AlfamegaCurrently, we are living in an era of situational ethics. Often times our actions are ruled by hedonism and immaturity. Many of these hedonistic desires are intertwined with dire ramifications that impact countless young lives. It is here while one is down that his character is truly tested. At this crucial time he will react in one of two ways: he will embrace change or he will become trapped in complacent stagnation. The journey towards transformation can be an arduous one. But, it is a journey that is more than capable of being completed.

Alfamega is an example of an individual who has undergone and an intense internal metamorphosis. The four dismal tattooed tears that trickle down from his left eye are a testament of his former life. Perhaps, they are a silent echo of those that have drowned in the streets. While he was locked up in a malignant prison environment, Alfamega made a life changing decision — it was time for a definite change. Now, hip-hop is his muse and countless people will be affected by his decision to transform himself from a male into a man. Is it true that you christened yourself Alfamega, after having a dream while you were incarcerated?

Alfamega: Christened myself? I am a Muslim. Is it true that you named yourself Alfamega after that dream?

Alfamega: (laughing) Yes, ma’am. What makes you the unadulterated truth?

Alfamega: Because, I’m me. Can you elaborate?

Alfamega: I’m just me. I’m what anybody else pretends to be. I’m everything that you can think of that you don’t want to be. Is that good or bad?

Alfamega: It’s really a good thing. [I’m] the things that you try to hide, [the things] that you know you are. Prison bars were incapable of confining your reputation as a lyrical assassin. How have you proven this point?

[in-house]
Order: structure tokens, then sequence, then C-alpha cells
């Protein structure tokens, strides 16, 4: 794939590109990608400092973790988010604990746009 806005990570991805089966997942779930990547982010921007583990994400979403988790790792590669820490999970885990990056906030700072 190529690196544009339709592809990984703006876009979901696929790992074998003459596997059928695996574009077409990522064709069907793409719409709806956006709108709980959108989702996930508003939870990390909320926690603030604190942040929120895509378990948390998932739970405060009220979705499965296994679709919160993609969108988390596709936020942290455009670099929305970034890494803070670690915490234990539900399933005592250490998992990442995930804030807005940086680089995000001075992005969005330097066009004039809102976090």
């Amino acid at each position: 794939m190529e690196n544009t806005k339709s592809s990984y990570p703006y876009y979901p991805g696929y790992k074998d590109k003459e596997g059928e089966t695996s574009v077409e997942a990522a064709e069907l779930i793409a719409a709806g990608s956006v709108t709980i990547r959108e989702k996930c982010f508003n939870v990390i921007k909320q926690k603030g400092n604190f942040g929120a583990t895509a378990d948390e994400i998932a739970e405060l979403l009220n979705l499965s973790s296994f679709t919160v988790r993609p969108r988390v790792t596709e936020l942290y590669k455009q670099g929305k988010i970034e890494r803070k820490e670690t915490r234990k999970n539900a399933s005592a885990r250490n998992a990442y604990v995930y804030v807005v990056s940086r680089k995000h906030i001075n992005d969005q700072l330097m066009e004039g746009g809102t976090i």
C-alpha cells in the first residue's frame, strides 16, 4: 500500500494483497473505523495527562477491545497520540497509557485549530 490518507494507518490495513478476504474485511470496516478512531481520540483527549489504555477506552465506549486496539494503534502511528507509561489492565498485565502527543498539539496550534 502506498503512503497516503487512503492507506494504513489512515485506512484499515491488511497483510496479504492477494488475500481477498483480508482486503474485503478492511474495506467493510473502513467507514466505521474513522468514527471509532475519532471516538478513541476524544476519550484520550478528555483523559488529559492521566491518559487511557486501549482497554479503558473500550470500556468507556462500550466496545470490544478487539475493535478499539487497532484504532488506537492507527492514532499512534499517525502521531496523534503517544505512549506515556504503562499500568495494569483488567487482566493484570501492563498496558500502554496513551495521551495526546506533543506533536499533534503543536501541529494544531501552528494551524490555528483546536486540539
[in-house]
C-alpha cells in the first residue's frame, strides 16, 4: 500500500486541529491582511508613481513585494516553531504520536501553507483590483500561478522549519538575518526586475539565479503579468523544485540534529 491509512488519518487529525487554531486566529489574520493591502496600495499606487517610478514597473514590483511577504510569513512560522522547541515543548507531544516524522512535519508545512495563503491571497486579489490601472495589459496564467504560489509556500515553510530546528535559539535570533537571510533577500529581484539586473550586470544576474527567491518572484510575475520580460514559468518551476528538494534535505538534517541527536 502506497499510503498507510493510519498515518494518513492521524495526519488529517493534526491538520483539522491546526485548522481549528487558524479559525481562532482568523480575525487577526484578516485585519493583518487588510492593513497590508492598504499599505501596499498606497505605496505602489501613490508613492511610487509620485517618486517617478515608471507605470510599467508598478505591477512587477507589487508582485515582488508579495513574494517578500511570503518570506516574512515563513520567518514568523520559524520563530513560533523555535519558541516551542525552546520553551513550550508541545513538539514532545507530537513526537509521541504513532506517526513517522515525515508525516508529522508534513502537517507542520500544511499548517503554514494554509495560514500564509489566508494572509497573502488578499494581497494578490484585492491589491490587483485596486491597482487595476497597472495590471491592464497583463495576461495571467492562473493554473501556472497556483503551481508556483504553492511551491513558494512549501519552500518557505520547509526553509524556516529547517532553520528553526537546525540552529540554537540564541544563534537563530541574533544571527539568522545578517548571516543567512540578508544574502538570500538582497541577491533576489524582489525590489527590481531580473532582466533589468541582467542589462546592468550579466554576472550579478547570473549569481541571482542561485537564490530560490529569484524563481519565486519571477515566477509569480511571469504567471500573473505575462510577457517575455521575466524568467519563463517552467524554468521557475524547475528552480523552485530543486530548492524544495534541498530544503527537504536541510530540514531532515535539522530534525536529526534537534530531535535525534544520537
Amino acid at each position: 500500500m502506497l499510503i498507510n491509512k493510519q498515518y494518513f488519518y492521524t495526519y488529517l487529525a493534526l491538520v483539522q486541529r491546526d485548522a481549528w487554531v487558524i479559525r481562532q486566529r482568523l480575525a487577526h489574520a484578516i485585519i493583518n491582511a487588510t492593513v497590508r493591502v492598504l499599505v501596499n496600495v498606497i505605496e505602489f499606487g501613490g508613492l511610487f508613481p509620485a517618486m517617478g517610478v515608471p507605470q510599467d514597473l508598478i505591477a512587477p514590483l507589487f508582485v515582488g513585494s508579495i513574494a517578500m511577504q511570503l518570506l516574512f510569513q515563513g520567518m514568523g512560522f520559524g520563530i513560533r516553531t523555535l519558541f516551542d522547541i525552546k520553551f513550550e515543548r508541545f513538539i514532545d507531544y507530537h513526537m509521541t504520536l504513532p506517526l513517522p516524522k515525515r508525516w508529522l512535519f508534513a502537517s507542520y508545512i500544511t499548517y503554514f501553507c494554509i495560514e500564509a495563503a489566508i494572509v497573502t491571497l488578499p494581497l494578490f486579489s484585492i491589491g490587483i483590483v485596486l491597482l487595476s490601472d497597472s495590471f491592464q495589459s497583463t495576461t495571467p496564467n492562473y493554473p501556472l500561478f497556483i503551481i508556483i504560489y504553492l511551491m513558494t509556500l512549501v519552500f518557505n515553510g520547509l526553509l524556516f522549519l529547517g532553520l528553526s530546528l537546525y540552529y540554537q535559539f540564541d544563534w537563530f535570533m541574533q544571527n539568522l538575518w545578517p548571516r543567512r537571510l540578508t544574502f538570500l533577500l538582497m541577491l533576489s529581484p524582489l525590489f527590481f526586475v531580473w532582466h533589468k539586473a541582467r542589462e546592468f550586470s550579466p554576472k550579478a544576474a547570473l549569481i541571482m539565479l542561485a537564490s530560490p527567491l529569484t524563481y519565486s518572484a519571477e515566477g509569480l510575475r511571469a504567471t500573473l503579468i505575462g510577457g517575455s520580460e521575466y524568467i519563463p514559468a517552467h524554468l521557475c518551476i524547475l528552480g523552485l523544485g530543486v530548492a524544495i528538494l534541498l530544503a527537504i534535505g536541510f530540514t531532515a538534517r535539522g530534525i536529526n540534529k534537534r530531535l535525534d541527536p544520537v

Alfamega: Did you hear the song “Hurt”? Yeah.

Alfamega: Did I prove I was a lyrical assassin? It was a little ferocious.

Alfamega: Okay, that’s an assassin, an assassin is not nice. It’s ferocious like a lion. “Trust me you don’t want me up in your crib / With a ski mask on duct taping your kids…”

Alfamega: “You can pray all you want but I don’t forgive / You should’a been doing that before you did what you did…” Where does all this hostility come from?

Alfamega: It comes from the lifestyle that I lived before, a lot of stuff that I saw. Are you doing anything to purge these diseased feelings?

Alfamega: I’m exorcising those feelings by putting [them] in lyrics. You’d rather for me to be saying those things than doing those things. Right or wrong? That was a good answer wasn’t it? A very good one. (shared laughter) You’re known as the Grand Hustle Muscle. How tall are you and how much do you weigh?

Alfamega: 6’4″, 250. It’s not fat either. Is it all muscle?

Alfamega: Not exactly, read between the lines. (erupts with laughter) You’re making me blush. Which is more intimidating, your size or your lyrics?

Alfamega: The third leg. The size is intimidating. It even scares me (spews laughter). Do you have proof? (laughing) Come on, stop giving me the blues.

Alfamega: It’s probably my size. Do you think your lyrics help to bolster what you were physically blessed with?